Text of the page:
Of the 77 Allianz Football and Hurling league fixtures postponed in the last 11 years due to weather, 66 have been since 2017.
Of that figure, 2018's 'Beast From the East' was a major contributor, with no fewer than 20 hurling and 26 football fixtures having to be re-arranged for a different weekend due to weather events that spring.
The compressed league season, coupled with increasingly disruptive weather events brought about by climate change, have once again caused a headache for the GAA, with the hurling competition requiring an extension for the second year running due to the cancellation of fixtures at the weekend.
The figures for 2020 are approaching last year, with five hurling games moved since the league started last month. With each county still facing at least two rounds of fixtures, this is just one fewer than the amount for the entirety of last year's spring campaign.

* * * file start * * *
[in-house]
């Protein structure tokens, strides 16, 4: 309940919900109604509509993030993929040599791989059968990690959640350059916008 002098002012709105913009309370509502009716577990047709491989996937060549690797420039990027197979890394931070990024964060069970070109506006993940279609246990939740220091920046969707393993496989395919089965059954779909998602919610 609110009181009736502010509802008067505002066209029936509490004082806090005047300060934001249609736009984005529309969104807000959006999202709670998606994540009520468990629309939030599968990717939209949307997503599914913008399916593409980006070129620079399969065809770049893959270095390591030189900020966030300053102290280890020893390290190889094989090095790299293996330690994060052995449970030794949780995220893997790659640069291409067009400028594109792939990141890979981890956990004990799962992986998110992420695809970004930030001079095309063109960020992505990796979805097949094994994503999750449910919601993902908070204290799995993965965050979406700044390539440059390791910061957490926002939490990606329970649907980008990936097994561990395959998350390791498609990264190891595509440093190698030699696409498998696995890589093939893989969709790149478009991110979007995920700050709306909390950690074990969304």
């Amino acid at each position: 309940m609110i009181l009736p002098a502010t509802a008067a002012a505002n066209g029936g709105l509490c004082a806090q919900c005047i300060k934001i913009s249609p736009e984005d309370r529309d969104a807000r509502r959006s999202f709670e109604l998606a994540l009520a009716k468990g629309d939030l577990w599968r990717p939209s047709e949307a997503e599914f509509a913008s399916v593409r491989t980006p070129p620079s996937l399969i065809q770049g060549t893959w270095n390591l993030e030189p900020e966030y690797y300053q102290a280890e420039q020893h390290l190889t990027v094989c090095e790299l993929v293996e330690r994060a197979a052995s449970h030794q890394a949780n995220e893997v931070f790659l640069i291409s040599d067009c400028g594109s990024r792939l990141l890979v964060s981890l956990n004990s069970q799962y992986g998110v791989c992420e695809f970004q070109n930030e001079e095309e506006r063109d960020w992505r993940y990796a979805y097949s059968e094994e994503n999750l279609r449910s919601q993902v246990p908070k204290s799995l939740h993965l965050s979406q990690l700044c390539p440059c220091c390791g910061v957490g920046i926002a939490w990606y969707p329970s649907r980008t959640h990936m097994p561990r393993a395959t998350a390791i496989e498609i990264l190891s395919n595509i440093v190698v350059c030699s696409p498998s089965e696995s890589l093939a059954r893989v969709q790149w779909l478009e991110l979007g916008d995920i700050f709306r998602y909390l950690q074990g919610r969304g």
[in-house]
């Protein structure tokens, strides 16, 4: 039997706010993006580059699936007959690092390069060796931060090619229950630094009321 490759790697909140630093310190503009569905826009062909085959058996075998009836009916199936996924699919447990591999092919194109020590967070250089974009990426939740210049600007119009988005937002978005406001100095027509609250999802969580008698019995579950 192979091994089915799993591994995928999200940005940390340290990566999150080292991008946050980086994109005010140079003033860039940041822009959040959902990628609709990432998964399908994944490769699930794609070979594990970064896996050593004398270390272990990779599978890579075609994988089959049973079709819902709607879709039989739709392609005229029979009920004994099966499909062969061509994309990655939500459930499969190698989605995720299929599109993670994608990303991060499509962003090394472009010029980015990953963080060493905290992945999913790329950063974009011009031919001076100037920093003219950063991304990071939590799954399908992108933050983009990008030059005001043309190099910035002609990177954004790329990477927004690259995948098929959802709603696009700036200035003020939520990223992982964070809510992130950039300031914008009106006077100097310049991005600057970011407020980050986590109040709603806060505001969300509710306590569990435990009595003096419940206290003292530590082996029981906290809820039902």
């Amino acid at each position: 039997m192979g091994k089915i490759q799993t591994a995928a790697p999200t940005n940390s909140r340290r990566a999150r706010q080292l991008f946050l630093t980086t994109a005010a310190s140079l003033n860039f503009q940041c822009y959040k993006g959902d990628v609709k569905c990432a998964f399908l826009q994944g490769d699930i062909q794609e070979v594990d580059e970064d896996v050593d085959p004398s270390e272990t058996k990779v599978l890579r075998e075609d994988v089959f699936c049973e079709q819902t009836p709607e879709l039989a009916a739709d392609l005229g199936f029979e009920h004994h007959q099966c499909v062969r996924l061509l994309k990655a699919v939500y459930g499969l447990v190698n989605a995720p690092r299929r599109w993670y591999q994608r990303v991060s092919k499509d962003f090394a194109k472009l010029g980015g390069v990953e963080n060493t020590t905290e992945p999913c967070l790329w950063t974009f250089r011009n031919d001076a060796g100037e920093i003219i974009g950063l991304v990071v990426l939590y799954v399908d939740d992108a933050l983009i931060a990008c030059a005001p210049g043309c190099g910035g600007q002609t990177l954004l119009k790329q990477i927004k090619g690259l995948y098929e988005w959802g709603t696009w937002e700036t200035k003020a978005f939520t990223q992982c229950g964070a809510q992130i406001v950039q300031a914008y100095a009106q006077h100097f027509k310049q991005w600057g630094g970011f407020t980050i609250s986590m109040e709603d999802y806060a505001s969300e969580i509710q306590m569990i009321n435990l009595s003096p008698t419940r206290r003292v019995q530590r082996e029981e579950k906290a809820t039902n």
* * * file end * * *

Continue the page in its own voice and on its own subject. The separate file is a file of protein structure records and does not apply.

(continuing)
In football, 2020, with three postponed fixtures, has already surpassed 2019, which only saw two.
When Galway beat Cork to win the 2010 hurling league, the game was played on the first Sunday in May; the game played at the unusual time of 7pm to avoid a clash with Munster's Champions Cup semi-final against Biarritz.
The original plan for this year's final was for it to be played nearly six weeks earlier on 22 March, although that date isn't possible at this stage unless games are run-off in mid-week.
The football equivalent is pencilled in for a week later, but at this stage there's a chance that we might have a repeat of last year's scenario, where the football and hurling deciders were decided on the same day as part of a double-header.
The reasons behind the move are well known, with the GAA looking to keep April free as a "club-only" month.
The disruption in 2018 led to the final between Kilkenny and Tipperary being played on 8 April.